Much of an engineer’s working life is spent predicting the future. Whether in relation to the physical world in the design space, or in project management predicting timelines and costs.
This is a subject that has interested me over the past few years. Why is forecasting so difficult when we can design a bridge with no such prediction issues?
3 books that have helped my understanding are;
- Superforecasting – Philip E. Tetlock
- Thinking Fast and Slow – Daniel Kahneman
- The Black Swan – Nassim Nicholas Taleb
While there are many factors including organisational pressures that effect prediction, overall, the key driver in my opinion is complexity.
Bridge design obeys the laws of physics that are predictable and follow the bell curve. Predicting construction activities has many moving parts and is non-linear, meaning it doesn’t work like a bridge deck. We human’s aren’t good at understanding the non-linear.
The more inter-dependencies and the longer the process, the harder it is to predict. This is why it is easier to predict the cost of a drainage line installation in a paddock than a drainage line on a large project with other activities happening around it.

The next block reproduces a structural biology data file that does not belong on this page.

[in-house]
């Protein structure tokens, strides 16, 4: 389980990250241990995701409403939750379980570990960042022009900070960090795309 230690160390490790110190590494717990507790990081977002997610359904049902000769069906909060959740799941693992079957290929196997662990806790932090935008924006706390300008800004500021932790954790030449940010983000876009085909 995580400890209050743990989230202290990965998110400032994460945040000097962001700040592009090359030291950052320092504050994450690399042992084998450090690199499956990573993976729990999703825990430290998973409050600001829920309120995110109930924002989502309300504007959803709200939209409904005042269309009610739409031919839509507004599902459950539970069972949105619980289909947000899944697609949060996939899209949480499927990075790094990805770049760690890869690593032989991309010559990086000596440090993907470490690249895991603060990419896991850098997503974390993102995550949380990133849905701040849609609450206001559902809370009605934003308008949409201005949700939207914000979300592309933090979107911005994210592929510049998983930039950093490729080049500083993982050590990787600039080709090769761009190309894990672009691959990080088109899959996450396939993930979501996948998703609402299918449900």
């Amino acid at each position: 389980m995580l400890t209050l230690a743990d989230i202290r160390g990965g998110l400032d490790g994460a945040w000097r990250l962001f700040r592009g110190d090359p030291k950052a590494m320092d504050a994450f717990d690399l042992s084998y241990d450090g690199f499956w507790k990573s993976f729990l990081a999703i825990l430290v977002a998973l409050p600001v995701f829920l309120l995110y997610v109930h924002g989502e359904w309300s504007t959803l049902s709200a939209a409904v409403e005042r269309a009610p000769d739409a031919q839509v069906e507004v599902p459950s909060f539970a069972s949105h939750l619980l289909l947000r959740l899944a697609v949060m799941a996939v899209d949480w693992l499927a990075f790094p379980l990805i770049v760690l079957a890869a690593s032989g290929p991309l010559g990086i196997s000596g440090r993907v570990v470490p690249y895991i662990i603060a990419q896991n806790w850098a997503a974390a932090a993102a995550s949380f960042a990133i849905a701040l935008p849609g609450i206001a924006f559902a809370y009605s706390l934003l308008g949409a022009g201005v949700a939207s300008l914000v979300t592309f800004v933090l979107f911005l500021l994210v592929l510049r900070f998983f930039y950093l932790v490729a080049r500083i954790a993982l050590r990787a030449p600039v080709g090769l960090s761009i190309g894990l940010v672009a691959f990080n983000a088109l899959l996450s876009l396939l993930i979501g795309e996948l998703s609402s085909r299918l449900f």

More nodes, more inter-dependencies, more complex cause and effect relationships.
So as Engineers how do we deal with this and start to improve our forecasting?
My current thinking on the matter is to approach prediction in a combined “bottom up” and “top down” approach.
By completing a first principals forecast based off industry knowledge and benchmarking it against historical data, we can use the technique of Bayesian reasoning to aid in our prediction capability.
Bayesian reasoning is a relatively simple way to acknowledge historical data of past events while still adjusting for the uniqueness of the current situation. “ We tend to either dismiss new evidence, or embrace it as though nothing else matters. Bayesians try to weigh both the old hypothesis and the new evidence in a sensible way.” – Nate Silver and Allen Lane – The Signal and the Noise
It allows you to nominate a “base rate” that a particular project / activity has cost in the past and then move up or down from this figure based upon your first principals forecast.
Actual or historical data (productivities) can provide “base rates” for prediction (which have the complexity of the unknown somewhat “built in” by their nature). Then, adjustments based on what we currently know and what we believe we don’t know for the uniqueness of the project can be factored in.
To effectively implement this technique, we need to significantly improve as an industry at collecting meaningful actual productivity data. The more we have, the more robust our base rates become.
To help with this FSC are currently developing a simple productivity application that we hope will help implement this discipline, making the project manager’s predictions more like bridge design. Stay tuned for more updates.
Leave a comment here to discuss this further as I would love to develop my thinking further in this space.
Have a great day 🙂